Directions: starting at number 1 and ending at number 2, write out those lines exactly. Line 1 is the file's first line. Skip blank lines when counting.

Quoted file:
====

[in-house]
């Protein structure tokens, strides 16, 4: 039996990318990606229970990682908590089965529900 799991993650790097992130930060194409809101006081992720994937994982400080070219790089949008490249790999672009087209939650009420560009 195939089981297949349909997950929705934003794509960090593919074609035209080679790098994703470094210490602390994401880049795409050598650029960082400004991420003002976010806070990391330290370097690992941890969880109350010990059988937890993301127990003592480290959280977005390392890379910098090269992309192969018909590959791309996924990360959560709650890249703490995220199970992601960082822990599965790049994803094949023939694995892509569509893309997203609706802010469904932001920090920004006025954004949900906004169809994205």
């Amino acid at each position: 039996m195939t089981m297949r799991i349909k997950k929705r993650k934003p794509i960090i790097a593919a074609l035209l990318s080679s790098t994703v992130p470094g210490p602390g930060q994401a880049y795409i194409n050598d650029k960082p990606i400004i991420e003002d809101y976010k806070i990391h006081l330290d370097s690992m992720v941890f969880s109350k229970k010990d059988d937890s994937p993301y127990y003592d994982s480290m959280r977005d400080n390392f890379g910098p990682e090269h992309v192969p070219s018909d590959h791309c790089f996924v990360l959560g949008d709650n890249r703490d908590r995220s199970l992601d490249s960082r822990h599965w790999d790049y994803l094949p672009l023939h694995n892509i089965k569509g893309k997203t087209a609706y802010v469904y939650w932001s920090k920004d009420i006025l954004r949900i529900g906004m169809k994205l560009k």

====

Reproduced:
[in-house]
């Protein structure tokens, strides 16, 4: 039996990318990606229970990682908590089965529900 799991993650790097992130930060194409809101006081992720994937994982400080070219790089949008490249790999672009087209939650009420560009 195939089981297949349909997950929705934003794509960090593919074609035209080679790098994703470094210490602390994401880049795409050598650029960082400004991420003002976010806070990391330290370097690992941890969880109350010990059988937890993301127990003592480290959280977005390392890379910098090269992309192969018909590959791309996924990360959560709650890249703490995220199970992601960082822990599965790049994803094949023939694995892509569509893309997203609706802010469904932001920090920004006025954004949900906004169809994205």